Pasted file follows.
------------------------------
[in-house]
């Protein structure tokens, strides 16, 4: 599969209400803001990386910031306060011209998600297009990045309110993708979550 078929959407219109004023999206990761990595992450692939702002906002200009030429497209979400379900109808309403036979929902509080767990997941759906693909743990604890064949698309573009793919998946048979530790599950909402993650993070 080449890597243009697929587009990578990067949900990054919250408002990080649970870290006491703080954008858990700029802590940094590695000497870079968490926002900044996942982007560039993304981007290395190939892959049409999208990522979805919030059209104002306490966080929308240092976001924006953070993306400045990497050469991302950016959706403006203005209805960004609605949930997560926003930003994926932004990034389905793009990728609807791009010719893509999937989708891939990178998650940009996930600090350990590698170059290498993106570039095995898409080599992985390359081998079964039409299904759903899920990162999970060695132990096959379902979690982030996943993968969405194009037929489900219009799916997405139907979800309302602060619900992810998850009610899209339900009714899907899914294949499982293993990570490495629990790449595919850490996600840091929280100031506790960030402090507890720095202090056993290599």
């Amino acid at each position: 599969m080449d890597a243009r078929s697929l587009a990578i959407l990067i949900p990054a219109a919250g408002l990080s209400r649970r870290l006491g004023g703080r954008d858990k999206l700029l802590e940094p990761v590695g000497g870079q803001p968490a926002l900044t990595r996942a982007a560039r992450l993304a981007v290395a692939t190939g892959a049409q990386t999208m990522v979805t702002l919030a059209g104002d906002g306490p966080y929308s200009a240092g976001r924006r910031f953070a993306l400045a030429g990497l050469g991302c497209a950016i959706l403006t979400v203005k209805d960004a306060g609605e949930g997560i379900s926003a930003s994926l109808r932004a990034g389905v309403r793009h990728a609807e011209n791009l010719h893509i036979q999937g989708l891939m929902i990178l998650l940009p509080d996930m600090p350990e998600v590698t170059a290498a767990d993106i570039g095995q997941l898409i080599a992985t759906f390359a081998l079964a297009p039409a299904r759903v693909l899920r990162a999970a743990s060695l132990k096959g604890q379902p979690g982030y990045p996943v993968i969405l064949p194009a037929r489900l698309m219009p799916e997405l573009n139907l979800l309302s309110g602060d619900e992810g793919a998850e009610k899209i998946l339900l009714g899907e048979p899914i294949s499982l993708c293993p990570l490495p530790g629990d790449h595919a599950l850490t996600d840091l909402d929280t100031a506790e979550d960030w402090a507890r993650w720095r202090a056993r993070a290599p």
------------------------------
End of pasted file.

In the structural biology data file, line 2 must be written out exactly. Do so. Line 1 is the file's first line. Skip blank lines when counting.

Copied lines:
């Protein structure tokens, strides 16, 4: 599969209400803001990386910031306060011209998600297009990045309110993708979550 078929959407219109004023999206990761990595992450692939702002906002200009030429497209979400379900109808309403036979929902509080767990997941759906693909743990604890064949698309573009793919998946048979530790599950909402993650993070 080449890597243009697929587009990578990067949900990054919250408002990080649970870290006491703080954008858990700029802590940094590695000497870079968490926002900044996942982007560039993304981007290395190939892959049409999208990522979805919030059209104002306490966080929308240092976001924006953070993306400045990497050469991302950016959706403006203005209805960004609605949930997560926003930003994926932004990034389905793009990728609807791009010719893509999937989708891939990178998650940009996930600090350990590698170059290498993106570039095995898409080599992985390359081998079964039409299904759903899920990162999970060695132990096959379902979690982030996943993968969405194009037929489900219009799916997405139907979800309302602060619900992810998850009610899209339900009714899907899914294949499982293993990570490495629990790449595919850490996600840091929280100031506790960030402090507890720095202090056993290599």